Monday, May 29, 2017

I like big banners (and I cannot lie)

What are the defining characteristics that set apart an old school gamer versus a new one? Aside from being long in the tooth and (most likely) having a larger collection? Well for some there is the uncontrollable urge to grumble that everything was better way back when. But to be sure it seems the susceptible gamer tends to get this bug after about a month in the hobby. For others it is the rosy feeling of nostalgia that just makes old stuff better. And to be honest I can't stop loving the old Genestealer Patriarch, the Chaos Toilet and the entire Realm of Chaos range. Even when people manage to quite effectively substantiate counterargument. I will never stop loving my tiny Changer of Ways, even as my shiny new plastic one towers over him.

I like big banners (and I cannot lie), you other gamers can't deny, when a git walks in waving an itty bitty pennant or a round thing in your face...
Above all the Oldhammer part of me is informed by memories that were shaped poring over Warhammer Fantasy 3rd, Warhammer Armies, Warhammer Siege, Slaves to Darkness, The Lost and The Damned, Rogue Trader and - last but not least - Waaargh Orks. The Chaos part still gives me the urge to blend lots of pastel colors (even though I suck at blending). Waaagh makes me want to tell stories with my orks and orcs (and orruks). Rogue Trader gives me the urge to play on distant dusty outposts where (in keeping with the current fluff) it takes suicidal overconfidence to tag 'Marines Out' on the wall. The gritty, grimy Holy Roman Empire inspired Old World with its half timbered houses (occasionally roofed with a ship), continues to bleed into any other fantasy setting I play in (both on the tabletop and during fantasy RPG's).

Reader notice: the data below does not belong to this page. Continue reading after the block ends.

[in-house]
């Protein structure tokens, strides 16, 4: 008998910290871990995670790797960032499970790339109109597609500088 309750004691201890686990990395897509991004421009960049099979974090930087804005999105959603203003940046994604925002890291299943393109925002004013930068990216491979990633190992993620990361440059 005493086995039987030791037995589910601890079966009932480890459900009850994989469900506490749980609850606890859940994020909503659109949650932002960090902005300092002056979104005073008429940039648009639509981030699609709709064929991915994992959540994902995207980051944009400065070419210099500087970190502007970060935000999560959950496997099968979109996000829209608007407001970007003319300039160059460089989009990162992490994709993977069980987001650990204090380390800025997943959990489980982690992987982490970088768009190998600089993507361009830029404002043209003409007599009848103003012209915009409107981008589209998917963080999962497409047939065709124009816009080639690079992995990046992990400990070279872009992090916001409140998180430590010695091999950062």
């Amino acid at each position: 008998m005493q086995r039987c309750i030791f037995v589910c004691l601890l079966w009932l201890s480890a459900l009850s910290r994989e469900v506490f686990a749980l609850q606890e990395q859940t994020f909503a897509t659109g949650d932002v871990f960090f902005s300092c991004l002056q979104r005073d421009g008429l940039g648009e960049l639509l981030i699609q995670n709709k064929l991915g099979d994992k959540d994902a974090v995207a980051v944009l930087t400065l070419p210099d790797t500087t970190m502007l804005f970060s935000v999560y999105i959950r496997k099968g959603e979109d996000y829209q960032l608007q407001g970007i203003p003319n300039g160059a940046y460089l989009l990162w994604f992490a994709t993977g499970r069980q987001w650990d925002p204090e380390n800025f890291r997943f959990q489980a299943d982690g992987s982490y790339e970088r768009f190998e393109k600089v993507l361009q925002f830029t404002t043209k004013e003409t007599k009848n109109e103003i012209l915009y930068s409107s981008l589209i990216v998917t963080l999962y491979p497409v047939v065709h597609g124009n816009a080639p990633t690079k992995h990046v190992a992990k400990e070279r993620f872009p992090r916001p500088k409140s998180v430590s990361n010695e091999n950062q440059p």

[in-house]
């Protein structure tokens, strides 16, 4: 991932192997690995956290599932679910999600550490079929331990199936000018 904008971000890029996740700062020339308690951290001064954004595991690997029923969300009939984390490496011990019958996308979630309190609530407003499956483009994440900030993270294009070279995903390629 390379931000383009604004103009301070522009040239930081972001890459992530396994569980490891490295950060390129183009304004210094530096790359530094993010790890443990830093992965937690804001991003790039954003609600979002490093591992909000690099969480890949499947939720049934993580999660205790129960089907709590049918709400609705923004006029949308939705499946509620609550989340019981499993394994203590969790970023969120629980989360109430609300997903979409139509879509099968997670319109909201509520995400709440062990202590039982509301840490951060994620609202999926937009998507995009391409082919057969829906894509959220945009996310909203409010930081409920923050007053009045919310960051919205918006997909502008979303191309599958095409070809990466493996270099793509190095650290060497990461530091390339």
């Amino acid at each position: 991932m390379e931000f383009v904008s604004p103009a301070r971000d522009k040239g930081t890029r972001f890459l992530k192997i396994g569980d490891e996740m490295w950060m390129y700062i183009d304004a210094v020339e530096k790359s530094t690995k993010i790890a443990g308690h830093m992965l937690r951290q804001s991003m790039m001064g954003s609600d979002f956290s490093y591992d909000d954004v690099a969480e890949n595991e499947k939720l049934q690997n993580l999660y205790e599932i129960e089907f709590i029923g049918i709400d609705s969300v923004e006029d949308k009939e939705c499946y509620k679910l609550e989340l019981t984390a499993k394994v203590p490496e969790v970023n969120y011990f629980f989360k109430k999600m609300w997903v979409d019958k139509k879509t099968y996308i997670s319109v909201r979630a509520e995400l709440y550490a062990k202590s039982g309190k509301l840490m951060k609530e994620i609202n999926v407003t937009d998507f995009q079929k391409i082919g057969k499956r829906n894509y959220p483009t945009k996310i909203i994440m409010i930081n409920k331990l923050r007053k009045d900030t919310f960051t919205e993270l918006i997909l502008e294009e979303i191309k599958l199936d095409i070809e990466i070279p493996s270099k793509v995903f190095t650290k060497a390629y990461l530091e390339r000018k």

For me a defining mark of the late eighties Games Workshop armies has to be the banners. No matter if you are in the far flung future or fighting in some imagined past there have to be banners.Small ones on your back, larger ones for the unit, flags for the commanders and huge army banners. I love to go through old White Dwarf magazines and books and see the large banners towering over armies, and tying them together. Never mind the physics of lugging the damn things around! I still have my first Skaven army banner from back in 1991 and it has seen some nice victories over orcs, undead and elves. It has long since snapped of the model carrying it, but that does nothing to degrade its 'splendor' (to me, as a paint job it could do with a lot of paint thinning and other improvements :) ).

This is one of my oldest Battle Standards. Proudly proclaiming (clockwise from top left) that the Grey Seers, Eshin, Moulder, led by someones personal rune (I think) and I've Forgotten Who are joining the fight. All centered around a colored representation of the Horned Rat of course).